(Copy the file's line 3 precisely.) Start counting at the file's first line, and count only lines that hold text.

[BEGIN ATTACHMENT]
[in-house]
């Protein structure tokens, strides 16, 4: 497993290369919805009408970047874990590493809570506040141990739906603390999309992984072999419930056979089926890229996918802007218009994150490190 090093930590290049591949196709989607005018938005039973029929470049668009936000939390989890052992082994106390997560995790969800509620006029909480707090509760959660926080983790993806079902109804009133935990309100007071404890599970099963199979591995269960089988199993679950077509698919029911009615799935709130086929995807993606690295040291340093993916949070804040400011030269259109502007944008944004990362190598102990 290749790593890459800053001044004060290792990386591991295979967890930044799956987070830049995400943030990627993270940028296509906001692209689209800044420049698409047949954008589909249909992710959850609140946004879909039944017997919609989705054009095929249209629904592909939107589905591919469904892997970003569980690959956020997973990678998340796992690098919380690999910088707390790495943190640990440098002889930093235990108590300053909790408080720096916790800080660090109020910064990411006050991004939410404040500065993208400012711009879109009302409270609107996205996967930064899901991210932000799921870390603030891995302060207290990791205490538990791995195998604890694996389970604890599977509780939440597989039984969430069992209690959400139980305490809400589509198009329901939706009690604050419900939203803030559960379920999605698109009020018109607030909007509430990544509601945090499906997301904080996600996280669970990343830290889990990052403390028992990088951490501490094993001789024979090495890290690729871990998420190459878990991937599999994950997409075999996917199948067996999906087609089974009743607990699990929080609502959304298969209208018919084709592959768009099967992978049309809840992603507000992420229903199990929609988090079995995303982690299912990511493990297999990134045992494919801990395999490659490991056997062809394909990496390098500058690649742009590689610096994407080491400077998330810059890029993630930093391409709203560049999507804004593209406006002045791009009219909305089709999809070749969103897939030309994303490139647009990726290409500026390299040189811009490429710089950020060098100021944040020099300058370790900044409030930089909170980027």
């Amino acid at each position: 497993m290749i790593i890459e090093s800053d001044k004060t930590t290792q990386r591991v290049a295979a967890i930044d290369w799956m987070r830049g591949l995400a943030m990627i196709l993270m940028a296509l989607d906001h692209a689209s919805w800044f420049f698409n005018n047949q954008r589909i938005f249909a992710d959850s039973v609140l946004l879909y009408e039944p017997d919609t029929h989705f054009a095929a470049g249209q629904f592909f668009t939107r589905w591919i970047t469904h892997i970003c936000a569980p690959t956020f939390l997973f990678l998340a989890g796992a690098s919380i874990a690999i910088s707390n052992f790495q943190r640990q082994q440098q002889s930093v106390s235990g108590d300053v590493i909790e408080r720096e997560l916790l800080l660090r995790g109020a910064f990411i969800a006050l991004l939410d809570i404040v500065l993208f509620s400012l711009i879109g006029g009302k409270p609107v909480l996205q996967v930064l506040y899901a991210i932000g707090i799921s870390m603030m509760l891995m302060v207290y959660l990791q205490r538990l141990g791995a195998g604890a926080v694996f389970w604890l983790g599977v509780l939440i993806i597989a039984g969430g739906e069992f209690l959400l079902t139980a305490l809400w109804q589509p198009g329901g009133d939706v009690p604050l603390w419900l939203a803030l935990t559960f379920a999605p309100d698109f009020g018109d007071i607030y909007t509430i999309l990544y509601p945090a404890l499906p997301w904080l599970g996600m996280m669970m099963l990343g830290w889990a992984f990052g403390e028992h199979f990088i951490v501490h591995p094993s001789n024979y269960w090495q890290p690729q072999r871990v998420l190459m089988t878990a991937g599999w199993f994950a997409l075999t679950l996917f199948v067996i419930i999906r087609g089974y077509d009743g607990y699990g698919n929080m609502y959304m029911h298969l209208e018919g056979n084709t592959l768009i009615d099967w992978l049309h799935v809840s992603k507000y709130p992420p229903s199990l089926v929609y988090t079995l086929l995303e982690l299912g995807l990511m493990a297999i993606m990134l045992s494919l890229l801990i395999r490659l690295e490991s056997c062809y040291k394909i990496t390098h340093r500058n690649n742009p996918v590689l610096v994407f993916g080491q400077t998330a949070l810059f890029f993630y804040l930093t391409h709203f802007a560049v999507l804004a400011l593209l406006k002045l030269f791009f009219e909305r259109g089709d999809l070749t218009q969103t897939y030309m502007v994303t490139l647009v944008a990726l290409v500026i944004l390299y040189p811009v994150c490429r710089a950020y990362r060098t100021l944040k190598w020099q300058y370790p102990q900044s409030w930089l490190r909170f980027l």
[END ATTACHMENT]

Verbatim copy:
């Amino acid at each position: 497993m290749i790593i890459e090093s800053d001044k004060t930590t290792q990386r591991v290049a295979a967890i930044d290369w799956m987070r830049g591949l995400a943030m990627i196709l993270m940028a296509l989607d906001h692209a689209s919805w800044f420049f698409n005018n047949q954008r589909i938005f249909a992710d959850s039973v609140l946004l879909y009408e039944p017997d919609t029929h989705f054009a095929a470049g249209q629904f592909f668009t939107r589905w591919i970047t469904h892997i970003c936000a569980p690959t956020f939390l997973f990678l998340a989890g796992a690098s919380i874990a690999i910088s707390n052992f790495q943190r640990q082994q440098q002889s930093v106390s235990g108590d300053v590493i909790e408080r720096e997560l916790l800080l660090r995790g109020a910064f990411i969800a006050l991004l939410d809570i404040v500065l993208f509620s400012l711009i879109g006029g009302k409270p609107v909480l996205q996967v930064l506040y899901a991210i932000g707090i799921s870390m603030m509760l891995m302060v207290y959660l990791q205490r538990l141990g791995a195998g604890a926080v694996f389970w604890l983790g599977v509780l939440i993806i597989a039984g969430g739906e069992f209690l959400l079902t139980a305490l809400w109804q589509p198009g329901g009133d939706v009690p604050l603390w419900l939203a803030l935990t559960f379920a999605p309100d698109f009020g018109d007071i607030y909007t509430i999309l990544y509601p945090a404890l499906p997301w904080l599970g996600m996280m669970m099963l990343g830290w889990a992984f990052g403390e028992h199979f990088i951490v501490h591995p094993s001789n024979y269960w090495q890290p690729q072999r871990v998420l190459m089988t878990a991937g599999w199993f994950a997409l075999t679950l996917f199948v067996i419930i999906r087609g089974y077509d009743g607990y699990g698919n929080m609502y959304m029911h298969l209208e018919g056979n084709t592959l768009i009615d099967w992978l049309h799935v809840s992603k507000y709130p992420p229903s199990l089926v929609y988090t079995l086929l995303e982690l299912g995807l990511m493990a297999i993606m990134l045992s494919l890229l801990i395999r490659l690295e490991s056997c062809y040291k394909i990496t390098h340093r500058n690649n742009p996918v590689l610096v994407f993916g080491q400077t998330a949070l810059f890029f993630y804040l930093t391409h709203f802007a560049v999507l804004a400011l593209l406006k002045l030269f791009f009219e909305r259109g089709d999809l070749t218009q969103t897939y030309m502007v994303t490139l647009v944008a990726l290409v500026i944004l390299y040189p811009v994150c490429r710089a950020y990362r060098t100021l944040k190598w020099q300058y370790p102990q900044s409030w930089l490190r909170f980027l």